In determining such 90-day or 150-day period, Saturday, Sunday, or a legal holiday in the District of Columbia is not counted as the 90th or 150th day. In determining the time for filing a petition with the Tax Court in the case of a notice of deficiency mailed to a resident of Alaska prior to 12:01 p.m., e.s.t., January 3, 1959, and in the case of a notice of deficiency mailed to a resident of Hawaii prior to 4 p.m., e.d.s.t., August 21, 1959, the term “States of the Union” does not include Alaska or Hawaii, respectively, and the 150-day period applies. In determining the time within which a petition to the Tax Court may be filed in the case of a notice of deficiency mailed to a resident of Alaska after 12:01 p.m., e.s.t., January 3, 1959, and in the case of a notice of deficiency mailed to a resident of Hawaii after 4 p.m., e.d.s.t., August 21, 1959, the term “States of the Union” includes Alaska and Hawaii, respectively, and the 90-day period applies.
Wow, here we are told there is a "term" called "States of the Union." So an interpretation of 7701(a)(10) that leaves out the union states is probably wrong, right?
This regulation advances the deception that Alaska and Hawaii were "outside the United States" before they were admitted to the union. But the truth is exactly the opposite. When they were admitted to the union in 1959 they were moved from exclusively federal jurisdiction to "outside the United States" as the term is defined for Title 26. They became sovereign states, foreign to the U.S. government, just like all the other union states.
Remember, a 'term' is a defined word or phrase for the purposes of the law. So if we do a search for the term "States of the Union" in the code we should be able to find where that term is defined. Unfortunately, we find nothing in Title 26. And we find also, that "States of the Union" is not a term at all. The phrase isn't defined anywhere in the code, and simply has its normal English meaning.
We do find, however, that Congress is well aware of how it defines the terms 'United States' and 'State.' Whenever Congress intends to include the 'States of the Union' it clearly does so:
"The term “State” means the States of the Union, Puerto Rico, the Virgin Islands, Guam and the Northern Mariana Islands. (§ 349) ..."
"As used in sections 469 to 469c–1 of this title, the term “State” includes the several States of the Union, the District of Columbia, the Commonwealth of Puerto Rico, the Virgin Islands, Guam, American Samoa, the Trust Territory of the Pacific Islands, and the Commonwealth of the Northern Mariana ..."
"the term “State” includes, in addition to the several States of the Union, the Commonwealth of Puerto Rico, ..."
"(6) State.— The term “State” means each of the several States of the Union ..."
"the term “United States” means the several States of the Union, the District of Columbia, the Commonwealth ..."
I'm sure you get the idea. There is no "term" called "States of the Union." And the States of the Union are not part of the definition of United States that appears in the IRC.
I will leave it to you to make your own conclusions about this issue. And I will warn you that the U.S. Tax Court will declare frivolous any argument that the definition of United States in IRC 7701(a) does not include the "States of the Union." See for example the Supplemental Opinion in Wnuck v. Commissioner, 136 T.C. No. 24, sup. Op. (2011).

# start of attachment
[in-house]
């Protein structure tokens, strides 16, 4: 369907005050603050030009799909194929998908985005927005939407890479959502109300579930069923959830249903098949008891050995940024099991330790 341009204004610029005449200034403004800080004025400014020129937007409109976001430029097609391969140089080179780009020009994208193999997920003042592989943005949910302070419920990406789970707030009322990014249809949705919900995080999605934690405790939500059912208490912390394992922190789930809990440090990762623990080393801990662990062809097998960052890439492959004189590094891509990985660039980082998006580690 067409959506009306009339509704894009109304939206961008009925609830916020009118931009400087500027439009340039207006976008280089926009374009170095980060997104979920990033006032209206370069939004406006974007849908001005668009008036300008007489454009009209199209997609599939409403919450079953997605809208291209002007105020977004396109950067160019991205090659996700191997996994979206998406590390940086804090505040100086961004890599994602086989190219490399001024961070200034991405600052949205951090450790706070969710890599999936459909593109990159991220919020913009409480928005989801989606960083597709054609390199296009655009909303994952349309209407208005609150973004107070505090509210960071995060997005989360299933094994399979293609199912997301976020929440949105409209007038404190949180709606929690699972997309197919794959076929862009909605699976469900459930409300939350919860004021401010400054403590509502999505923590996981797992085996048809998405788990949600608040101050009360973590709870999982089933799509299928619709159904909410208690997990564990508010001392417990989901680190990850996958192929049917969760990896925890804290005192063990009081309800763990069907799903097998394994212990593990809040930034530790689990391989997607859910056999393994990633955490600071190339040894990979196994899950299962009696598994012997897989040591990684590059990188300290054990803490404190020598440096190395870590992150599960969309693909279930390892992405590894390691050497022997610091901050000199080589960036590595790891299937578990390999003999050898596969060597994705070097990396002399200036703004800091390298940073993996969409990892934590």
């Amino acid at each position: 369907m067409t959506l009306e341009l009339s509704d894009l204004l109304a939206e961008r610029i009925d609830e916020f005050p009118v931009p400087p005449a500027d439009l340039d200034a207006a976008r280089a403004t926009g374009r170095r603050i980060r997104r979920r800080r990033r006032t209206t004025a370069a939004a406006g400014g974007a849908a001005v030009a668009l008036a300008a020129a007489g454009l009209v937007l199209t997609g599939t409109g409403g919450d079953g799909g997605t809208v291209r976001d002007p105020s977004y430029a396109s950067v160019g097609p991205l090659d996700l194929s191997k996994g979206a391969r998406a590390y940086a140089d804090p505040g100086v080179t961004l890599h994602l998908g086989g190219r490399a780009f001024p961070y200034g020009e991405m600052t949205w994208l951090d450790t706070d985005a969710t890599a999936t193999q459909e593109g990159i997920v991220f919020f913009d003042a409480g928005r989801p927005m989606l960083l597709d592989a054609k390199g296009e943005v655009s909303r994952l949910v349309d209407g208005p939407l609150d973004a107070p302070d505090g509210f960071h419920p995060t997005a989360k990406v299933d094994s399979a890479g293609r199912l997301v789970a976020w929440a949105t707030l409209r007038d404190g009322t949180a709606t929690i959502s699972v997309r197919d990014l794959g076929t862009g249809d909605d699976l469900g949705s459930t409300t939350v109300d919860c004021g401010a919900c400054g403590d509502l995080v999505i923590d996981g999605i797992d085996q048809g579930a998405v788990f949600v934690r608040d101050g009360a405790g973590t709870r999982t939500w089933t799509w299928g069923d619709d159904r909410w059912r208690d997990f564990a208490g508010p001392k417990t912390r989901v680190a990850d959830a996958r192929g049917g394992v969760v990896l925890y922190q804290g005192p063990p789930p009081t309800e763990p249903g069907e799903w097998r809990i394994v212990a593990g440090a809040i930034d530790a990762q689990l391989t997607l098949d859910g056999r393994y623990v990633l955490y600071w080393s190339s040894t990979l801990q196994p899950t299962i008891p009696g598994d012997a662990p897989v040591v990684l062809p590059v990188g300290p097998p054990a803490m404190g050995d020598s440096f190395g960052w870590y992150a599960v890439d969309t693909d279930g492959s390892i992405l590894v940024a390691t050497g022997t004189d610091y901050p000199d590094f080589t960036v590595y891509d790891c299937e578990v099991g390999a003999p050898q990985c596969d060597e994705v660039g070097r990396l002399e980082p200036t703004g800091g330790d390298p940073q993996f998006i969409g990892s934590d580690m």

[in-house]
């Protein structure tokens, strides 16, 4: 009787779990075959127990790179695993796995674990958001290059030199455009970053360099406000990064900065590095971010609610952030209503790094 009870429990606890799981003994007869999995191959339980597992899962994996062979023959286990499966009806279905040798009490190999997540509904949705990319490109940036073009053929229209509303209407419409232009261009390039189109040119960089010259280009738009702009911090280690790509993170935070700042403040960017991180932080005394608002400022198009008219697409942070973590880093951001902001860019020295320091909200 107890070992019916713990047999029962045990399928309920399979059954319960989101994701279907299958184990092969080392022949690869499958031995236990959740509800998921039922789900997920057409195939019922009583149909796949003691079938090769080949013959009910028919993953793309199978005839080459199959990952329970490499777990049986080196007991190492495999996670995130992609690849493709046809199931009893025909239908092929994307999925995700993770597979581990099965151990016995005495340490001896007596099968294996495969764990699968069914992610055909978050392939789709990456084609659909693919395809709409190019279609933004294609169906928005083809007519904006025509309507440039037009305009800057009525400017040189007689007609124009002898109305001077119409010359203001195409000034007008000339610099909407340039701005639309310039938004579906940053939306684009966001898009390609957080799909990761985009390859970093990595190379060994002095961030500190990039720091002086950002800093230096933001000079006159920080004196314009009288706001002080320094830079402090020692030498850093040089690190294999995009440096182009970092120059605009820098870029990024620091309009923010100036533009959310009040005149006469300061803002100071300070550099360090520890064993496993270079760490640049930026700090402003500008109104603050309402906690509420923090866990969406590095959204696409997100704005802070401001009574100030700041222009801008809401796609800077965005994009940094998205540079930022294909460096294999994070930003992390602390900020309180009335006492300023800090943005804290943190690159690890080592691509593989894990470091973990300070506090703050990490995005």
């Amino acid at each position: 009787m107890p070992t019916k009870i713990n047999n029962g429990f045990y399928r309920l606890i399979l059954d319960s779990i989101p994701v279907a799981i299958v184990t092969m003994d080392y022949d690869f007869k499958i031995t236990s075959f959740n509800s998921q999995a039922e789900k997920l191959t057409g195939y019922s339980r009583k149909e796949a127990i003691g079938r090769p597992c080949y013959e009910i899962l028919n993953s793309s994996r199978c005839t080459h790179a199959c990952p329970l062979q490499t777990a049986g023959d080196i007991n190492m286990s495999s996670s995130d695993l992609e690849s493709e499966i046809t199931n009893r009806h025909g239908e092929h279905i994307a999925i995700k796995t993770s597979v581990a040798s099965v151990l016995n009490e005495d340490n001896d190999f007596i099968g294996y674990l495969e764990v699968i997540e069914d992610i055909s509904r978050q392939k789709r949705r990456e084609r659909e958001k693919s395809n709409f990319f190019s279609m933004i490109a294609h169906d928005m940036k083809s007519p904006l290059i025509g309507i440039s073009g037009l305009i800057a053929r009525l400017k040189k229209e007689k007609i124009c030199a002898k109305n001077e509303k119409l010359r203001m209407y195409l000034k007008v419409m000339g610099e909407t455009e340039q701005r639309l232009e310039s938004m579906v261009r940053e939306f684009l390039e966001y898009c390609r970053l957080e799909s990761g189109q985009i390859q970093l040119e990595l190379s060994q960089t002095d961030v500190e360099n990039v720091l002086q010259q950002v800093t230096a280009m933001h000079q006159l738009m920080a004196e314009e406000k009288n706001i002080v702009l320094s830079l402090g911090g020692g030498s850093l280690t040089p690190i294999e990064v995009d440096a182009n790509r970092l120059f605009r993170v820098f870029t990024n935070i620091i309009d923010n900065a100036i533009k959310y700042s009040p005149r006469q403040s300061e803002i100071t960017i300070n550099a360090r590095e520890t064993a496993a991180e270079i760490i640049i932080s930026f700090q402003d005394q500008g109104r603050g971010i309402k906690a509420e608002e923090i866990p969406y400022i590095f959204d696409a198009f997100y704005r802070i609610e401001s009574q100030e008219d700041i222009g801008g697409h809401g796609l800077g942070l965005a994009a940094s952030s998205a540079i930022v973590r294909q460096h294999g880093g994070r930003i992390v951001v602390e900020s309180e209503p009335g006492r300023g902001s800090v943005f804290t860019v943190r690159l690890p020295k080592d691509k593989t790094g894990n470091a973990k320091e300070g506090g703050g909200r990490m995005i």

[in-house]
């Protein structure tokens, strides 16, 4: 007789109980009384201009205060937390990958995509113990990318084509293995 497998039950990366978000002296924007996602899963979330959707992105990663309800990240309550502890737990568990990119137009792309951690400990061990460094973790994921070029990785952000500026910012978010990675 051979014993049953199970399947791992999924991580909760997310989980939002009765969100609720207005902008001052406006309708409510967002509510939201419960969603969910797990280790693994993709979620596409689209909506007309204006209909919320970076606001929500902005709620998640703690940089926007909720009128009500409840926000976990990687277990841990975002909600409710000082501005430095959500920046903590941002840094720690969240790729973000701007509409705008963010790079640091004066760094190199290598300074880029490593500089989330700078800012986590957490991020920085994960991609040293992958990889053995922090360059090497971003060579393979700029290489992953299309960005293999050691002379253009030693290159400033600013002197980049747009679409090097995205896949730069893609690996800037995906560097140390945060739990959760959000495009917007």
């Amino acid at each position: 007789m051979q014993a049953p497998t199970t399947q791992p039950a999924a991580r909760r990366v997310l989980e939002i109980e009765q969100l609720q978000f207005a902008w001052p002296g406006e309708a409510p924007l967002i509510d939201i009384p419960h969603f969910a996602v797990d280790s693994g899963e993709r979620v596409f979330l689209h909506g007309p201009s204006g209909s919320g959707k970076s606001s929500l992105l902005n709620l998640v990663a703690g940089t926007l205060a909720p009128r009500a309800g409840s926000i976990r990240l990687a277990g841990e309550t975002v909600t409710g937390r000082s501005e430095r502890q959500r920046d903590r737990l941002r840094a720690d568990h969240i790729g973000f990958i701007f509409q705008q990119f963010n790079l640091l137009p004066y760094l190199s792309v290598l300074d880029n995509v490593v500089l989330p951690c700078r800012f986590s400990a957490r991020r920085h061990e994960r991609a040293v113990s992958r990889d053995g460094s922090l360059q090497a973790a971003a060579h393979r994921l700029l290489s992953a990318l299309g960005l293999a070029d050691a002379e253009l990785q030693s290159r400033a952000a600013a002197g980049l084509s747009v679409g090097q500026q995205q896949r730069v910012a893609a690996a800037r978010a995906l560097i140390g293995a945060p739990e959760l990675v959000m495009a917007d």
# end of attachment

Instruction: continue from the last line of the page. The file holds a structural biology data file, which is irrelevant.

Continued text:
This is one of the rare occasions where the Tax Court actually addressed an argument it labeled as 'frivolous.'
The Wnuck decision reveals why the Tax Court generally dismisses troublesome statutory language with the 5th Circuit’s Crain v. Commissioner exemption to "somber reasoning" and "copious citation to authority."
To mutilate the accepted rules of statutory construction the Wnuck Court resorts to misstatement of the law, athletic leaps to false conclusions, logical fallacy, and judiciously reserved, though none the less gleeful, name calling . Misinterpreting the plain language of the learned and honorable men who sat on the Supreme Court for the Helvering v. Morgan’s and Slodov decisions is heavy legal lifting indeed.
The Wnuck Court quotes the Helvering v. Morgan’s footnote that appears above and absurdly places emphasis on the word some in order to leap to the flawless non-sequitur that because only some instances of the defined class are included in the definition we may ignore the clearly stated limits of the class and include any possible meaning of the original English word. The Court completely ignores the characteristics of the class as they appear in the definition. The Wnuck Court works the language like a hustler working three cups and a pea. Or perhaps like a tenacious advocate who knows how very much is at stake for his client.
The U.S. Tax Court started back in the 1920s as part of the collection apparatus of the IRS. Although it is now a full Article I Court, it's relationship with the Service is essentially the same as it has always been. Any petition that suggests the Service is exceeding its authority will be shouted down as frivolous and the petitioner fined. Be aware of it if you plan to take a case to the Tax Court.
 Wnuck v. Commissioner, 136 T.C. No. 24, slip op. at 13, subhead a. (2011).
 Wnuck v. Commissioner, supra, at 15, where the Court “includes” the unstated 50 states in the definition at §7701(a)(10) “(and the others of which are obviously the 50 States)” even though no union state is mentioned in that definition. There’s nothing obvious about it. The Court here is shamelessly ignoring the Supreme Court’s ruling in Gould v. Gould, 245 U.S. 151, 153: “But in statutes levying taxes the literal meaning of the words employed is most important, for such statutes are not to be extended by implication beyond the clear import of the language used.”
 Wnuck, supra, specifically at pg. 4, and throughout the opinion the Court relies on the logical fallacy known as Appeal to Authority, wherein the Court attacks Mr. Wnuck’s lack of formal legal training and summons its own authority to advance an argument not supportable by the facts.
 Wnuck, supra, pg. 6, n. 2.
 Helvering v. Morgan's Inc. 239 U.S. 121, 79 L.Ed. 232, 55 S.Ct. 60, (1934)
 Wnuck, supra, at 15.